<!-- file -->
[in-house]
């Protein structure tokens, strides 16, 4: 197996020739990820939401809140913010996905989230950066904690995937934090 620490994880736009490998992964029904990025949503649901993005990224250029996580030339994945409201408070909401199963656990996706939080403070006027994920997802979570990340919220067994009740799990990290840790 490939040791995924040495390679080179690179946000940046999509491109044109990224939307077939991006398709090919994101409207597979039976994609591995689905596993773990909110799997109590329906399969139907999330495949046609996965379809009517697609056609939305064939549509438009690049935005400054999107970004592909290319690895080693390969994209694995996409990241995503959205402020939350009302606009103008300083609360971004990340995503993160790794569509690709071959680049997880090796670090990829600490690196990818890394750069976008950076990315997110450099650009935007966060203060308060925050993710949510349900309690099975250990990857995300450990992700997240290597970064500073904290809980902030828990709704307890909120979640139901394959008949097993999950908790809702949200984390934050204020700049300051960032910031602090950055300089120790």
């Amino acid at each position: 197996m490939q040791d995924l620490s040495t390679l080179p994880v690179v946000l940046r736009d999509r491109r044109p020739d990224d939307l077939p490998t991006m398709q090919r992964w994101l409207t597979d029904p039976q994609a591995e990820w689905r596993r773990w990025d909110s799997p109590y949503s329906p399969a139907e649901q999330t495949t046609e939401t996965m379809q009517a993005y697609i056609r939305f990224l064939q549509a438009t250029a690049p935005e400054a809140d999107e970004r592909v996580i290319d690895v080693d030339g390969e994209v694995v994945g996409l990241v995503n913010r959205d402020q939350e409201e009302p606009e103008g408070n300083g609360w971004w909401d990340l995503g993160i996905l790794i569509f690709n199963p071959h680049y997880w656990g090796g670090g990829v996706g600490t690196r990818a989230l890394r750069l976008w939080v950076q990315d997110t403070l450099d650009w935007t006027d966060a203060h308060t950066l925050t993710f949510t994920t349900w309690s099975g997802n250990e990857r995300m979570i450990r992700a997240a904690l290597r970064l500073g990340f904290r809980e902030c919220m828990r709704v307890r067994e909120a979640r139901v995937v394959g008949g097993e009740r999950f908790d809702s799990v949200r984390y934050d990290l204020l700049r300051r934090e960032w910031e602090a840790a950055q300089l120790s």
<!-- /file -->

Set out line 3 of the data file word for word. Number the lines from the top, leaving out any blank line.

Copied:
């Amino acid at each position: 197996m490939q040791d995924l620490s040495t390679l080179p994880v690179v946000l940046r736009d999509r491109r044109p020739d990224d939307l077939p490998t991006m398709q090919r992964w994101l409207t597979d029904p039976q994609a591995e990820w689905r596993r773990w990025d909110s799997p109590y949503s329906p399969a139907e649901q999330t495949t046609e939401t996965m379809q009517a993005y697609i056609r939305f990224l064939q549509a438009t250029a690049p935005e400054a809140d999107e970004r592909v996580i290319d690895v080693d030339g390969e994209v694995v994945g996409l990241v995503n913010r959205d402020q939350e409201e009302p606009e103008g408070n300083g609360w971004w909401d990340l995503g993160i996905l790794i569509f690709n199963p071959h680049y997880w656990g090796g670090g990829v996706g600490t690196r990818a989230l890394r750069l976008w939080v950076q990315d997110t403070l450099d650009w935007t006027d966060a203060h308060t950066l925050t993710f949510t994920t349900w309690s099975g997802n250990e990857r995300m979570i450990r992700a997240a904690l290597r970064l500073g990340f904290r809980e902030c919220m828990r709704v307890r067994e909120a979640r139901v995937v394959g008949g097993e009740r999950f908790d809702s799990v949200r984390y934050d990290l204020l700049r300051r934090e960032w910031e602090a840790a950055q300089l120790s």